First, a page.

Finally, one observation revealed by the fits deserves special attention. The scattering curves could only be successfully reproduced with the present core–corona model29 once a considerable amount of water molecules is incorporated into the core. The values received for both polymers are 12 water molecules per acrylate monomer, amounting to some 85% by volume of the core. This nicely shows that the mechanism of the PA/Ca2+ core formation is a liquid–liquid phase separation as already found for the PA homopolymer and Ca2+.35,36

3 Conclusion

To summarize, we succeeded in presenting block copolymers based on two anionic polyelectrolyte blocks as a new class of double hydrophilic block copolymers with an unusual solution behavior in aqueous solution containing Ca2+ cations. Whereas pure PA precipitates at large enough concentrations of Ca2+ due to specific interactions of the COO residues with Ca2+,15–21 pure PSS only shows counter ion condensation and electrostatic screening.24,25 A combination of these two features in one block copolyelectrolyte leads to micelle formation instead of PA precipitation, with the PA blocks forming the core. Micelle formation is triggered by alternately adding Ca2+ cations and Na2EDTA to a polymer solution. Even more striking is the feature that the entropic nature of the Ca2+ binding to the NaPA-blocks can be used to switch micellization. Application of small temperature changes reversibly form (ΔT > 0) and dissolve (ΔT < 0) micelles. The micelles are stable and soluble due to the PSS blocks. Micelle formation is entirely reversible, indicating a new route for up-taking and releasing cargo. Increasing the ratio of the block length of PA/PSS increases the aggregation number and weakens the solubilizing power of the PSS corona. Micellization can be tuned by varying the amount of Ca2+ cations and by varying the temperature.22,23 Given the large variety of metal cations, capable of interacting specifically with one or both blocks in the same or different way14,15,24,37,38 and taking further into account the impact of environmental conditions like pH, ionic strength and temperature, an extremely rich pattern of responses can be expected from PA-b-PSS block copolymers. This prospective makes PA-b-PSS block copolymers a highly promising new material. Schizophrenic micelles,39 new contrast agents by utilizing Gd3+ or Eu3+ or new strategies for ion separation are just a few of the possible applications of like-charged block copolyelectrolytes.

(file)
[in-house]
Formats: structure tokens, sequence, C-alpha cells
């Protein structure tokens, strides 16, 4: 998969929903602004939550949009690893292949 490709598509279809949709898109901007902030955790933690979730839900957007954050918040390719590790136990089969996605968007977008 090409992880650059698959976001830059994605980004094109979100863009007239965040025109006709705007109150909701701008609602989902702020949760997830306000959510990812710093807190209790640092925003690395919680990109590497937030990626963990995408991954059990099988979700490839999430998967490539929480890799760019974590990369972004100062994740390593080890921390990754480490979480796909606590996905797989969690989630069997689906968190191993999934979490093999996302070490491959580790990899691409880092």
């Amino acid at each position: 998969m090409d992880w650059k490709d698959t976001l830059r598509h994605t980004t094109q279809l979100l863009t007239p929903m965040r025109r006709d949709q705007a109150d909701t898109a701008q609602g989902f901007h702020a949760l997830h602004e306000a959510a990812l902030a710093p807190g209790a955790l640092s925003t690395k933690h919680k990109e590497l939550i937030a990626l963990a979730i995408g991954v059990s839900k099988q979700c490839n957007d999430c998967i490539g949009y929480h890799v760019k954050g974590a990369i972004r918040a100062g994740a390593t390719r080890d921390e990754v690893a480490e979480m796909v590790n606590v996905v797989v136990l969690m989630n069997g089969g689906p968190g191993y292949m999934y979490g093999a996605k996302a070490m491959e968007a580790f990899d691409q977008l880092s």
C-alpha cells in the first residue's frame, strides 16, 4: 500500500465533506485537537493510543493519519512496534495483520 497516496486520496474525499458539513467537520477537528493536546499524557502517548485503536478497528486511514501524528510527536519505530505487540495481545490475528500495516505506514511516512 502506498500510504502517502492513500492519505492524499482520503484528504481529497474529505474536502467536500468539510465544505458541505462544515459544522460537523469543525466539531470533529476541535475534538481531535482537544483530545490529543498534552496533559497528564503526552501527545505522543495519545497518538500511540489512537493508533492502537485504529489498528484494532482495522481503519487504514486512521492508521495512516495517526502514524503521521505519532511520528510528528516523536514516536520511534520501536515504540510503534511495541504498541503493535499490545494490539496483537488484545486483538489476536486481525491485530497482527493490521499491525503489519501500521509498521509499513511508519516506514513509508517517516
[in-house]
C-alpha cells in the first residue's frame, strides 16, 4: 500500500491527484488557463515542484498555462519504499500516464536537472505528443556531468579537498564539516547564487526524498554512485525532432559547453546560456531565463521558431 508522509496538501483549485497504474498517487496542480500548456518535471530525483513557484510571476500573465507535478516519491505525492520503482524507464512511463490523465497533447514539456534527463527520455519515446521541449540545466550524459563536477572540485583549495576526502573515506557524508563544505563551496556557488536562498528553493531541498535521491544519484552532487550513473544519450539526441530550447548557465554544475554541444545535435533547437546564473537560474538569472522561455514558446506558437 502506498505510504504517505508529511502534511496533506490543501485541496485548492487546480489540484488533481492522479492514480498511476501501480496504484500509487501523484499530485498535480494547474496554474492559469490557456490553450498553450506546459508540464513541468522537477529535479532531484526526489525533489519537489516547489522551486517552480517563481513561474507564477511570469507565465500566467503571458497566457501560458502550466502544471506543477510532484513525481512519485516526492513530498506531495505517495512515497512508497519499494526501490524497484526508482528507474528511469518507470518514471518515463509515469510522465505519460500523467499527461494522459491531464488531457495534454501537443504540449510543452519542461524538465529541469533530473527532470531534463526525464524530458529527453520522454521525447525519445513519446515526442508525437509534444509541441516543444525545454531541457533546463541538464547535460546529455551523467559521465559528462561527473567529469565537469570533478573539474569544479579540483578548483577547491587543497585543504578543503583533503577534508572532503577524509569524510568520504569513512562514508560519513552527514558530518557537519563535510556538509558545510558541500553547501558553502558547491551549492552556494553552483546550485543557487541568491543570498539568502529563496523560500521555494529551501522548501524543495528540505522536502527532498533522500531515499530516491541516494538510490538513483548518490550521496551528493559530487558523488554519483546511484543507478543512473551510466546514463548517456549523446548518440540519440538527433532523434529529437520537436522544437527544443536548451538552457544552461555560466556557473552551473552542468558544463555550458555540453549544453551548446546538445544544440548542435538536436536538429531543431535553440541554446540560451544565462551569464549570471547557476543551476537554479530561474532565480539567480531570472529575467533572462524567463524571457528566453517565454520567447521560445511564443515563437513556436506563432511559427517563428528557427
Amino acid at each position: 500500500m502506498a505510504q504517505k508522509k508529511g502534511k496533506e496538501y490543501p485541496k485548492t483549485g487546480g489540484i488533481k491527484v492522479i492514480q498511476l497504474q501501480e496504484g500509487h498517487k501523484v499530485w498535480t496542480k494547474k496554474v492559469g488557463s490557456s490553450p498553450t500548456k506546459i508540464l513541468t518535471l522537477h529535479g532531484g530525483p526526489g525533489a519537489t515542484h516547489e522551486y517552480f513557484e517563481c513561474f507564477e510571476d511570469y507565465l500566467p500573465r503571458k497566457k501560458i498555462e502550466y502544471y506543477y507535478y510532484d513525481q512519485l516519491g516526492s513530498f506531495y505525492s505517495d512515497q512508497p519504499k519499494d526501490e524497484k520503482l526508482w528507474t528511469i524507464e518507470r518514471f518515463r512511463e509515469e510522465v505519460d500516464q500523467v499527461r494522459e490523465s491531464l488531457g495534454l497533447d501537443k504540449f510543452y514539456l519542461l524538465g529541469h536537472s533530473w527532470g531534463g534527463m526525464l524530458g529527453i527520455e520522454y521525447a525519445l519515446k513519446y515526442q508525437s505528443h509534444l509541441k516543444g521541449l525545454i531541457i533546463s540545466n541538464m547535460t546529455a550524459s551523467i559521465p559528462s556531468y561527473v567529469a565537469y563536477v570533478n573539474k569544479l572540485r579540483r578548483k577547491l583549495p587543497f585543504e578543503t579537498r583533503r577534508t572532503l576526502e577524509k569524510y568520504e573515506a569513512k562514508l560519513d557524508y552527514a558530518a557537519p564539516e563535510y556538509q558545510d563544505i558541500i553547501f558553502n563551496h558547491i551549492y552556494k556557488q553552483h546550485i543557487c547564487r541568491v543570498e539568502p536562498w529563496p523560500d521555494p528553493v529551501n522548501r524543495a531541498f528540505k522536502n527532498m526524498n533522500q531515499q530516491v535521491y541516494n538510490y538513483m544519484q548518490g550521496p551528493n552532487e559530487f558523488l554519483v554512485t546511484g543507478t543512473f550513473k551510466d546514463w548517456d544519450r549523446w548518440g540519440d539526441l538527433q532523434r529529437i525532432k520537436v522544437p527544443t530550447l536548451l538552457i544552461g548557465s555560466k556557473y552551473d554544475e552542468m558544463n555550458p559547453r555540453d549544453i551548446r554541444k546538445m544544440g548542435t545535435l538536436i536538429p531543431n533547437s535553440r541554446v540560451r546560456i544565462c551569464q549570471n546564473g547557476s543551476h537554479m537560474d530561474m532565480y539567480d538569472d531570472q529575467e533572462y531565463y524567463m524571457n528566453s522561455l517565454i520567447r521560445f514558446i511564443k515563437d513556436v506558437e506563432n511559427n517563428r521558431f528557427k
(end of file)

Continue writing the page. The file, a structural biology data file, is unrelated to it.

4 Experimental details

Polymer synthesis, characterization, details on the SANS and SAXS experiments, the used form factor model and scattering length densities can be found in the ESI.

Conflicts of interest

There are no conflicts to declare.

Acknowledgements

In memoriam Isabelle Grillo. The authors thank the Institut Laue-Langevin (https://doi.ill.fr/10.5291/ILL-DATA.9-11-1888) and the European Synchrotron Radiation Facility for the provision of beam time, the Partnership for Soft Condensed Matter (PSCM) for supply of the light scattering, Dr Hans Egold and Karin Stolte of the University of Paderborn for NMR measurements, Isabelle Morfin on D2AM for local contacting and Narayanan Theyencheri and the ID02 team for the supply of in-house time at ID02. Nico Carl acknowledges funding for a PhD scholarship from Institut Laue-Langevin. The open access fee was covered by FILL2030, a European Union project within the European Commission's Horizon 2020 Research and Innovation programme under grant agreement No. 731096.

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Footnote

Electronic supplementary information (ESI) available: Polymer synthesis, characterization, details on the SANS and SAXS experiments, the used form factor model and scattering length densities. See DOI: 10.1039/c9sm01138b